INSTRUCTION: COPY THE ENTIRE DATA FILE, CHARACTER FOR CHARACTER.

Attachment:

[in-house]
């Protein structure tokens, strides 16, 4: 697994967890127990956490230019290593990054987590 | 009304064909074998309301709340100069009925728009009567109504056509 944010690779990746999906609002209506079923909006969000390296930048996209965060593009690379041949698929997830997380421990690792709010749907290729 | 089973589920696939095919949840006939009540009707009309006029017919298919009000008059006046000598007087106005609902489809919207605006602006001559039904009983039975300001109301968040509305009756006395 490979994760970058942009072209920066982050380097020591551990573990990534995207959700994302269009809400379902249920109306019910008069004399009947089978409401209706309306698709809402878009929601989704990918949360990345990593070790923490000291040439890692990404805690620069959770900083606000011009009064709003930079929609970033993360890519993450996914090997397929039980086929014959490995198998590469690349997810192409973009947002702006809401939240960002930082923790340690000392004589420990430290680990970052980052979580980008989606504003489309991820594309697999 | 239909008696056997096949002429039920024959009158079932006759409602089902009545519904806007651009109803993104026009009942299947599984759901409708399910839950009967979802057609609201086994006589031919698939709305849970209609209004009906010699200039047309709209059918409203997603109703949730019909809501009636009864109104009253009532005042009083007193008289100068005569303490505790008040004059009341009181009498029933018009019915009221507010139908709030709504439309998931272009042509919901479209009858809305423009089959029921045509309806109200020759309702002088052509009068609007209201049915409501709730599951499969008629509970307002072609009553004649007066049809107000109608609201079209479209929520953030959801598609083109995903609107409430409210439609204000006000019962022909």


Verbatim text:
[in-house]
């Protein structure tokens, strides 16, 4: 697994967890127990956490230019290593990054987590 | 009304064909074998309301709340100069009925728009009567109504056509 944010690779990746999906609002209506079923909006969000390296930048996209965060593009690379041949698929997830997380421990690792709010749907290729 | 089973589920696939095919949840006939009540009707009309006029017919298919009000008059006046000598007087106005609902489809919207605006602006001559039904009983039975300001109301968040509305009756006395 490979994760970058942009072209920066982050380097020591551990573990990534995207959700994302269009809400379902249920109306019910008069004399009947089978409401209706309306698709809402878009929601989704990918949360990345990593070790923490000291040439890692990404805690620069959770900083606000011009009064709003930079929609970033993360890519993450996914090997397929039980086929014959490995198998590469690349997810192409973009947002702006809401939240960002930082923790340690000392004589420990430290680990970052980052979580980008989606504003489309991820594309697999 | 239909008696056997096949002429039920024959009158079932006759409602089902009545519904806007651009109803993104026009009942299947599984759901409708399910839950009967979802057609609201086994006589031919698939709305849970209609209004009906010699200039047309709209059918409203997603109703949730019909809501009636009864109104009253009532005042009083007193008289100068005569303490505790008040004059009341009181009498029933018009019915009221507010139908709030709504439309998931272009042509919901479209009858809305423009089959029921045509309806109200020759309702002088052509009068609007209201049915409501709730599951499969008629509970307002072609009553004649007066049809107000109608609201079209479209929520953030959801598609083109995903609107409430409210439609204000006000019962022909």